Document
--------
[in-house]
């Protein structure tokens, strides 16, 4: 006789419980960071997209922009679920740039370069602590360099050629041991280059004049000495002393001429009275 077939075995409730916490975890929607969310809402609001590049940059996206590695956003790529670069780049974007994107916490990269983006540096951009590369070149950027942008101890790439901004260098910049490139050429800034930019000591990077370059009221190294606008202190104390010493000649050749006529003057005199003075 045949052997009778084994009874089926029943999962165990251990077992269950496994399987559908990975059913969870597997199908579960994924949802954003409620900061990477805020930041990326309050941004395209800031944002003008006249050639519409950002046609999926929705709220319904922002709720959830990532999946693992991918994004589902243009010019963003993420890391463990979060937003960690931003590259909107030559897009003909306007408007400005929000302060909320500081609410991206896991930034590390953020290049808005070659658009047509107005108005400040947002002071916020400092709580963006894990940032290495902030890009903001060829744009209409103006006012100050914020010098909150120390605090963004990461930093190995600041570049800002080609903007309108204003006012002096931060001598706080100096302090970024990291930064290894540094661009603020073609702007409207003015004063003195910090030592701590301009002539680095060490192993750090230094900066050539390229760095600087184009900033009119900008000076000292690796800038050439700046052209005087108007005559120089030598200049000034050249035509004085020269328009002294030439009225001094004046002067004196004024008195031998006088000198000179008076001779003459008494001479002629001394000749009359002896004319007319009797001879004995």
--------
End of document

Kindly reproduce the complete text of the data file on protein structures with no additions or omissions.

[in-house]
């Protein structure tokens, strides 16, 4: 006789419980960071997209922009679920740039370069602590360099050629041991280059004049000495002393001429009275 077939075995409730916490975890929607969310809402609001590049940059996206590695956003790529670069780049974007994107916490990269983006540096951009590369070149950027942008101890790439901004260098910049490139050429800034930019000591990077370059009221190294606008202190104390010493000649050749006529003057005199003075 045949052997009778084994009874089926029943999962165990251990077992269950496994399987559908990975059913969870597997199908579960994924949802954003409620900061990477805020930041990326309050941004395209800031944002003008006249050639519409950002046609999926929705709220319904922002709720959830990532999946693992991918994004589902243009010019963003993420890391463990979060937003960690931003590259909107030559897009003909306007408007400005929000302060909320500081609410991206896991930034590390953020290049808005070659658009047509107005108005400040947002002071916020400092709580963006894990940032290495902030890009903001060829744009209409103006006012100050914020010098909150120390605090963004990461930093190995600041570049800002080609903007309108204003006012002096931060001598706080100096302090970024990291930064290894540094661009603020073609702007409207003015004063003195910090030592701590301009002539680095060490192993750090230094900066050539390229760095600087184009900033009119900008000076000292690796800038050439700046052209005087108007005559120089030598200049000034050249035509004085020269328009002294030439009225001094004046002067004196004024008195031998006088000198000179008076001779003459008494001479002629001394000749009359002896004319007319009797001879004995």